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Seymour Cassel

Blu-ray Review: Criterion Remasters Five of Cassavetes’ Best

Criterion Cassavetes

CHICAGO – It’s rare that I feel comfortable using this kind of hyperbole in a Blu-ray review but here it goes — having watched it again on Criterion Blu-ray, after not seeing it in years, I’m more convinced than ever that John Cassavetes’ “A Woman Under the Influence” is one of the best films ever made. Maybe it’s because I’m older now and have a family of my own, but my most recent viewing of this masterpiece was heartwrenching in a totally different way. It’s stunning.

Film Review: Delightful ‘Life Happens’ Proves Truth is Funny

Life Happens

CHICAGO – Is it possible to be addled in encroaching middle age? Because “Life Happens,” a film about an ex-party girl turned single mother, starring “it” girl Krysten Ritter, actually is quite funny, and gets those laughs simply by applying some simple truths to a unique situation. Kate Bosworth, Rachel Bilson, Justin Kirk and Kirsten Johnston co-star.

HollywoodChicago.com Hookup: 10 Pairs of Anytime Passes to ‘L!fe Happens’ With Kate Bosworth

CHICAGO – In our latest “R”-rated, single-motherhood comedy edition of HollywoodChicago.com Hookup: Film, we have 10 admit-two run-of-engagement anytime movie passes up for grabs to the new film “L!fe Happens” starring Kate Bosworth!

DVD Review: Two John Cassavetes Classics Are Inducted Into Criterion Collection

Shadows
HollywoodChicago.com DVD Rating: 4.5/5.0
DVD Rating: 4.5/5.0

CHICAGO – Entries number 251 and number 252 in the most important and impressive series of DVDs in the history of the format, The Criterion Collection, come from the same influential writer/director, one of the godfathers of the independent film industry, John Cassavetes. Both are worthwhile additions to any serious film collector’s shelf.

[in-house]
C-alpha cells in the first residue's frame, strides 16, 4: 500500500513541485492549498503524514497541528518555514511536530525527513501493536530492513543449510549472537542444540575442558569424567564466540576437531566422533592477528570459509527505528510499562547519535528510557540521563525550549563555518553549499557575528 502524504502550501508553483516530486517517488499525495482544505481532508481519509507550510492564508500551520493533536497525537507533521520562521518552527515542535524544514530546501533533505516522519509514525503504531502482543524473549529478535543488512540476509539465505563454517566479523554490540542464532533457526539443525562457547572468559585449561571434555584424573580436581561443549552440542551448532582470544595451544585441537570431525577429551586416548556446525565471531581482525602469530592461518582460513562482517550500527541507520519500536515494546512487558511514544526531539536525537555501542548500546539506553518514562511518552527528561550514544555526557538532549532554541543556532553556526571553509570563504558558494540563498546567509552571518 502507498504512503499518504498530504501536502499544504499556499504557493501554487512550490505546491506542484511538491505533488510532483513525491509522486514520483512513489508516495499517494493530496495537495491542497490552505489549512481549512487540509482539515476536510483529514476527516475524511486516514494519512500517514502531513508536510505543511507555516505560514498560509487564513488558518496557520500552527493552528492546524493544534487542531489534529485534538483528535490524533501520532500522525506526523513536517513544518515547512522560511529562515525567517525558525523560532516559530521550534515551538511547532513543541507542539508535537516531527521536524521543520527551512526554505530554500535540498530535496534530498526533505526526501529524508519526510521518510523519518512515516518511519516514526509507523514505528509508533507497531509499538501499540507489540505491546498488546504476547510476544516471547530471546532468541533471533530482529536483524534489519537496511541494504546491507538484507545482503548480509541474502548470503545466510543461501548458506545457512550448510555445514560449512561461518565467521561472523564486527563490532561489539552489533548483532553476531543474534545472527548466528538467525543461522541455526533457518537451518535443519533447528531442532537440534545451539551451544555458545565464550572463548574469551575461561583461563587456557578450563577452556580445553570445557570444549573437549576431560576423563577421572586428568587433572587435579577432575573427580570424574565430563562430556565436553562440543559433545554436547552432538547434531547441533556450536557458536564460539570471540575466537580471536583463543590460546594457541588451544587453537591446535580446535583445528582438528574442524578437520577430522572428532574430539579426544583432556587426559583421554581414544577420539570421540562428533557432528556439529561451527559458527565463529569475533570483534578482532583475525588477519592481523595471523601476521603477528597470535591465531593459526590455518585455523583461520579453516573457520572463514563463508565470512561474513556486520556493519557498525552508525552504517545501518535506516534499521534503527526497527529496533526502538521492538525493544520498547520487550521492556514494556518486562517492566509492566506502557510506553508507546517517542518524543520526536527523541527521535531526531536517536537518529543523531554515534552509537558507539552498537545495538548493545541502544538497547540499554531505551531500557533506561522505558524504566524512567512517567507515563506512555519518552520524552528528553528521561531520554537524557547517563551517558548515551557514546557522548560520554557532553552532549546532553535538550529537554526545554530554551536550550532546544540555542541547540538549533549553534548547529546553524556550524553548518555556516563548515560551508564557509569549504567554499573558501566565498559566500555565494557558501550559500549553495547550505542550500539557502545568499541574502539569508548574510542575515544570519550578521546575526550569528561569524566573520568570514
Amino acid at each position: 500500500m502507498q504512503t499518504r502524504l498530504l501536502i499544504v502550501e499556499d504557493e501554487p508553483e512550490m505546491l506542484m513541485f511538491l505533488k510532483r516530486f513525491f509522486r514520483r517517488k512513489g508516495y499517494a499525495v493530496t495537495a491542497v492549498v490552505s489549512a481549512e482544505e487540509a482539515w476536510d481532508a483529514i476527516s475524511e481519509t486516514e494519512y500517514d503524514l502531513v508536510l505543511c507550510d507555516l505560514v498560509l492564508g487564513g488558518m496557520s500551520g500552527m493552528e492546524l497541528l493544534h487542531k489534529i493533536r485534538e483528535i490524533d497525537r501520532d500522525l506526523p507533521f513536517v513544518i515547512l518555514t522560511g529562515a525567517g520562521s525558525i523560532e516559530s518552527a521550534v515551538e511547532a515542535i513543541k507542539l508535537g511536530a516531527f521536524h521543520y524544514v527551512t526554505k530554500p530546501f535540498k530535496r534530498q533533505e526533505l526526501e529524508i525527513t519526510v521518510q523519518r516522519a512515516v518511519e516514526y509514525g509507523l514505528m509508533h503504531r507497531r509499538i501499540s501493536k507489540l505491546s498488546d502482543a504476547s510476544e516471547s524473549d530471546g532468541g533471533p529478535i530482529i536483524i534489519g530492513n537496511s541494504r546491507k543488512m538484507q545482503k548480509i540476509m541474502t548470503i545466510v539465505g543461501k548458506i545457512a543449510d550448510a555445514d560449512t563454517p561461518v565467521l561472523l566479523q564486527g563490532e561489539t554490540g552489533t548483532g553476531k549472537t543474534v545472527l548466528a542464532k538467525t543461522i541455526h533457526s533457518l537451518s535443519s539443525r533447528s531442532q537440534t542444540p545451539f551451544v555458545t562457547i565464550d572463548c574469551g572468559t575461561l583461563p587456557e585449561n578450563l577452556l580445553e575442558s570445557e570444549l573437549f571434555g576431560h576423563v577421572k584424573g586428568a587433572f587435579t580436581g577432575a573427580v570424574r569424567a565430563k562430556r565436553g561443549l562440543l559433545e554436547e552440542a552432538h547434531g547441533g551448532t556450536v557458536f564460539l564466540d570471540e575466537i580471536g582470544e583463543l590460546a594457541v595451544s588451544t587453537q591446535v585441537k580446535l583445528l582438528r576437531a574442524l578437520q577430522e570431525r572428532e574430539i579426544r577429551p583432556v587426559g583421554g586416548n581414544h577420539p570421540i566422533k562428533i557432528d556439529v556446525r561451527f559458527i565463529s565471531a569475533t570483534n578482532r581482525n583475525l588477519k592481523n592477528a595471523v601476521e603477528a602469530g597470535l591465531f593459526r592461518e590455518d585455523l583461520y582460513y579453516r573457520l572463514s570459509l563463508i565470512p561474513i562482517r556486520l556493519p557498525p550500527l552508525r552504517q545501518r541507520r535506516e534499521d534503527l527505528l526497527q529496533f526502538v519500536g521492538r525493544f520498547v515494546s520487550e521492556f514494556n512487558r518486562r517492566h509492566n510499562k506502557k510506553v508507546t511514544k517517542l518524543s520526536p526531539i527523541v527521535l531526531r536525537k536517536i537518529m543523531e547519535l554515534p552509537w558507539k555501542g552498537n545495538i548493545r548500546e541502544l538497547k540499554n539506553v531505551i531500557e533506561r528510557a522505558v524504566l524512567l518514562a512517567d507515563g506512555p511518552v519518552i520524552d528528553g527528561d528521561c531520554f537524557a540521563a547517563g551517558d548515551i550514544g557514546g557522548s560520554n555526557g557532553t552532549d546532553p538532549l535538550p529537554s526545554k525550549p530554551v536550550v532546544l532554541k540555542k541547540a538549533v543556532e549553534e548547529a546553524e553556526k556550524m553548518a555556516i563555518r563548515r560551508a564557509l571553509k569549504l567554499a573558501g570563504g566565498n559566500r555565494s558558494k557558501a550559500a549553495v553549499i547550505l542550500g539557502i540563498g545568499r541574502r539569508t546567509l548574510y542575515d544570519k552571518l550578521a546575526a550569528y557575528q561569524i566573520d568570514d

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TV, DVD, BLU-RAY & THEATER REVIEWS

  • Bad Words

    Looming over “Bad Words” is the potential it could have had, as is, were it released ten years ago. With its focus of R-rated behavior poking at the projected innocence of children, along with the couple of chromosomes that keep Bateman’s Trilby from being a Vince Vaughn character, this movie is certainly a product of the comedies that have sculpted out the manchild story in the past decade.

  • Winter's Tale

    The theatrical poster for “Winter’s Tale,” after promising that “It’s not a true story, it’s a love story,” made a large demand from its viewers at the bottom: “This Valentine’s Day, Believe In Miracles.” While there is indeed a difference between filmmaking and marketing, it is hard to not imagine writer/director Akiva Goldsman whispering “believe in miracles” into the ear of every executive who helped “Winter’s Tale” come to life, immediately after throwing glitter on them.

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